|Central BC Nature Viewing Region|
|Eskers Provincial Park|
|Wooded trails undulate with rolling terrain resulting from the last ice age. Peaceful views of multiple kettle lakes and wetlands. Day-use only.|
|Prince George Naturalists Club|
|Geographical Description||A portion of the Stuart Eskers complex running between Prince George and Fort Saint James.|
|Area/ Trail Length||Park area: 4,044 ha. 15 km of marked trails|
|Seasons to Visit||All-year round. Wetlands spring to life during the spring and summer, popular for fungi viewing in the fall. Winter recreation opportunities.|
|Habitat||Wetlands, lakes, and mixed forest comprised of aspen, spruce, Douglas fir, and Lodgepole pine.|
|Viewing Highlights||From the heights of the rolling topography, breath-taking views of lakes and wetlands are provided – viewing platforms also situated at various locations.|
Interpretive signs of plants and lichen along trails with information on local First Nations traditional uses.
|Main Access||40 km NW of Prince George:|
Turn west off hwy 97 north onto Chief Lake Road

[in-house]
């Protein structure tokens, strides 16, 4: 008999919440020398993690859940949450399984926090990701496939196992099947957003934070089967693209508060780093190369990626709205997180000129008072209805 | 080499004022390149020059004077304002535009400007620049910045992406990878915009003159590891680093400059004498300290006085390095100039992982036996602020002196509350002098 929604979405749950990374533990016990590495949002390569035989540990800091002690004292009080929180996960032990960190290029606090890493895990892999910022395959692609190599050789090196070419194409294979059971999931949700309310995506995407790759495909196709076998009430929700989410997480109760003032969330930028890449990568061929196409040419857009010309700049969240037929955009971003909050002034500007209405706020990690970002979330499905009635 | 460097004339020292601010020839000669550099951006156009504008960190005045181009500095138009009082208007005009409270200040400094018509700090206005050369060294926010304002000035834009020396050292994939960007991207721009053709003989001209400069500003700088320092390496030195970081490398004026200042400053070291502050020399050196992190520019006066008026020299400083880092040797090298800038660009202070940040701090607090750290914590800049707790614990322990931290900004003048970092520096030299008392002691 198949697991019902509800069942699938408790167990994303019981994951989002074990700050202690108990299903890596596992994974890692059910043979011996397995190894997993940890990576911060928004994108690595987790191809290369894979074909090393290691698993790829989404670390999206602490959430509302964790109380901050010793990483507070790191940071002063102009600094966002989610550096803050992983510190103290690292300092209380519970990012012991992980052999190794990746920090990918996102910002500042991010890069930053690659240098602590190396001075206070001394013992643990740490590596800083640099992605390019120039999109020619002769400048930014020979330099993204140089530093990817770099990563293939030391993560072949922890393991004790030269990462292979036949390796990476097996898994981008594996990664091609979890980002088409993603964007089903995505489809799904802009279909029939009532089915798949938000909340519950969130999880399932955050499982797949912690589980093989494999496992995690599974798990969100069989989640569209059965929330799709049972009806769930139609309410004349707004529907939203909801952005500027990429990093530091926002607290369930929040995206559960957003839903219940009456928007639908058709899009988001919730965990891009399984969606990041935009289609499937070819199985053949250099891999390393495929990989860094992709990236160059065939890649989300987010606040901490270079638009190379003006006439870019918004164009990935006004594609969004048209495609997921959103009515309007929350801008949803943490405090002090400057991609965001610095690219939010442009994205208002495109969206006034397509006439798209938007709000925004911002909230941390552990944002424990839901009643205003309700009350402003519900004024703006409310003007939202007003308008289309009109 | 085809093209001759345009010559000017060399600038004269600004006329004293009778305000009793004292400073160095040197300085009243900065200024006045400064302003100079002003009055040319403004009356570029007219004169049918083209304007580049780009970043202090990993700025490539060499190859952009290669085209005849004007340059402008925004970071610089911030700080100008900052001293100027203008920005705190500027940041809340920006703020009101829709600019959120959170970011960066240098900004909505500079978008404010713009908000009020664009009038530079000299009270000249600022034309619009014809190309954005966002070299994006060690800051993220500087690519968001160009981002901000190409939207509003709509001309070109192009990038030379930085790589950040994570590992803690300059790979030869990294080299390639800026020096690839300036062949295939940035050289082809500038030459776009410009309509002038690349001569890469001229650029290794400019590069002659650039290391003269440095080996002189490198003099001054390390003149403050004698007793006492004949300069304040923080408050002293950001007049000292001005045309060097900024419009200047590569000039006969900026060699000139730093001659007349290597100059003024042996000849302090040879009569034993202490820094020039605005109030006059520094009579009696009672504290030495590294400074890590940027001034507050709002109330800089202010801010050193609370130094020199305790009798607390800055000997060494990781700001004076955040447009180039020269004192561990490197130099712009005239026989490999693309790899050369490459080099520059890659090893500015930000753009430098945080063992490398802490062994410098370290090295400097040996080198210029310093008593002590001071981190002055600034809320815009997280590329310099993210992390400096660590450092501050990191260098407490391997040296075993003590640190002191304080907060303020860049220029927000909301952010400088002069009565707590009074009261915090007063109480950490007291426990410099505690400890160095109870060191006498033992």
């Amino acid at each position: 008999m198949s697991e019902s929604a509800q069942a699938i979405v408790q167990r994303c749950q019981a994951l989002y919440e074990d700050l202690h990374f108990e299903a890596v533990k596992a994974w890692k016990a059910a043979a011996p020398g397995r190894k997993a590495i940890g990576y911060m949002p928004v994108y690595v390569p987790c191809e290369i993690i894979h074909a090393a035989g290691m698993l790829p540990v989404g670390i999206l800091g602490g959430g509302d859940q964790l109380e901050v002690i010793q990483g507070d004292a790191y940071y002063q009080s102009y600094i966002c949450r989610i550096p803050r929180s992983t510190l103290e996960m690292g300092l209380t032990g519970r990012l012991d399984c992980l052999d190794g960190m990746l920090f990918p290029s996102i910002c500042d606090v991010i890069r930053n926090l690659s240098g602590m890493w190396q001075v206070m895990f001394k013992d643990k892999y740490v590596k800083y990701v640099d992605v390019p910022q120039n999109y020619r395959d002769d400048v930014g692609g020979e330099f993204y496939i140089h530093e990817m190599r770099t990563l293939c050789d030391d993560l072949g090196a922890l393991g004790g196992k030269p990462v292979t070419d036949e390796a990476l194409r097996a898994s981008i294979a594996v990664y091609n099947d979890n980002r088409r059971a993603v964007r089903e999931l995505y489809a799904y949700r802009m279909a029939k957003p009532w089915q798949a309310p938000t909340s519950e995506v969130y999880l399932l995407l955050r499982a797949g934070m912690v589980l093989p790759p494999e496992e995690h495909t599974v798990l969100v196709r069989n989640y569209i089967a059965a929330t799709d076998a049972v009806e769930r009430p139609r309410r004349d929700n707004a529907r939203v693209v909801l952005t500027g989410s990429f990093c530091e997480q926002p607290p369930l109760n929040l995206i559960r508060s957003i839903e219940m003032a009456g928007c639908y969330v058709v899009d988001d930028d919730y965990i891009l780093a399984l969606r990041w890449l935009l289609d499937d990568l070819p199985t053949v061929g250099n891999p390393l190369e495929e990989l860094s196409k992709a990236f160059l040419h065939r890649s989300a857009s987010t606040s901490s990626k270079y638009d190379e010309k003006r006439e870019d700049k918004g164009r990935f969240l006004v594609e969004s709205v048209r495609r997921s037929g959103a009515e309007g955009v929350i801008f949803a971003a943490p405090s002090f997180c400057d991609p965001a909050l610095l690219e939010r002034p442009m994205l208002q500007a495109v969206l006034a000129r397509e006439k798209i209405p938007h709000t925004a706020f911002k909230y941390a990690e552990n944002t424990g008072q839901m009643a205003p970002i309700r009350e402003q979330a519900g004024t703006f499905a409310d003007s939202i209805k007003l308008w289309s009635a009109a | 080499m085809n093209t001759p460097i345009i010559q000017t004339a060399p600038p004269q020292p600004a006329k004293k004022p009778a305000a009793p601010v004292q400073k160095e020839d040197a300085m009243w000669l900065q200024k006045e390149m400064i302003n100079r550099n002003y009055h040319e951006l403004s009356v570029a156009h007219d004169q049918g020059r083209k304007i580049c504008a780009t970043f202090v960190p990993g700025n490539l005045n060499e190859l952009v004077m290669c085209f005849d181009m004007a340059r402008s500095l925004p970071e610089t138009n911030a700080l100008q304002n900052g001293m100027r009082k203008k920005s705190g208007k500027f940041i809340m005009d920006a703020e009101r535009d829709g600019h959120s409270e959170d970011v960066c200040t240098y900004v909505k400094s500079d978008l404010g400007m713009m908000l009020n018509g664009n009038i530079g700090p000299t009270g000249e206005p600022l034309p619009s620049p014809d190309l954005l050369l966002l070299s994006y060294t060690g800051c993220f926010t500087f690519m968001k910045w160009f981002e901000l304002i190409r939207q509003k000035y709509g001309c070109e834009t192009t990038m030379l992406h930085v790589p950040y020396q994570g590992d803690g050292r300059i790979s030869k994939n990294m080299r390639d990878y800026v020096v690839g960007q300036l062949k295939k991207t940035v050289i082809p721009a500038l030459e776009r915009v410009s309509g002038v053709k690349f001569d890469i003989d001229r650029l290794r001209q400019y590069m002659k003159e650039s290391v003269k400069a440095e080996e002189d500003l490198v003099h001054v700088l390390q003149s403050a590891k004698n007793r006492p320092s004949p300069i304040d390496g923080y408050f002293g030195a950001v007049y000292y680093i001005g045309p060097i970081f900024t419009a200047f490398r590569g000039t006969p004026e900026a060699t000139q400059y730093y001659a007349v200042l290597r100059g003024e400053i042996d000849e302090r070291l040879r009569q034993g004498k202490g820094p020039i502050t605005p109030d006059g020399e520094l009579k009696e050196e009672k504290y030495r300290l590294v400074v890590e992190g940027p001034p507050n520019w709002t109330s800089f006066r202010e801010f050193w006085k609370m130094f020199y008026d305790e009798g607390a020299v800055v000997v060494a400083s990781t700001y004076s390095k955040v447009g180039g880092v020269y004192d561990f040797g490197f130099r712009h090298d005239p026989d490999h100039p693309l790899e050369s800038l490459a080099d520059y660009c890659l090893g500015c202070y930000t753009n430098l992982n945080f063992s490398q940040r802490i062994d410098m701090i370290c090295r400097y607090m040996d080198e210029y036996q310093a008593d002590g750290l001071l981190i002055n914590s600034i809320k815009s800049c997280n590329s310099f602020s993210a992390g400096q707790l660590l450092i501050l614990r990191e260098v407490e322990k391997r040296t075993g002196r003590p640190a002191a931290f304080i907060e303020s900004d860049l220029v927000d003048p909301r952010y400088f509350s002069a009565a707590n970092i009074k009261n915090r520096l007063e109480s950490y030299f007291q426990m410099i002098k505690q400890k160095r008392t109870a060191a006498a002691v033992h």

Continue west for 27 km (Chief Lake Road turns into Ness Lake Road).
Turn north onto Ness Lake Road North.
Follow this road for 1 km to the Eskers Provincial Park entrance.
Great signage on hwy 97 north directing drivers to the park.
|Cautions||Active bear area.|
|Regulations||Day use only. |
No camping or fires.
Keep pets on leash.
No snowmobiles or ATVs.
Do not damage or remove plants.
|Facilities||Picnic shelter with stove and firewood, drinking water available only in the summer from hand pump at Pine Marsh. Several pit toilets.|
|Other Recreational Activities||Canoeing, cycling, cross-country skiing, and snowshoeing opportunities.|
|FMI||Bryce, R. (2012). Hiking North Central BC. Prince George, BC: Peak Performance Publishing.|
Nash, M. (2004). Exploring Prince George: A Guide to North Central B.C. Outdoors. Surrey, BC: Rocky Mountain Books.
|Links||Prince George Naturalists Club|
|Caledonia Ramblers Prince George|
|BC Parks iNaturalist Project|
|Wildlife Viewing in the Omineca Region|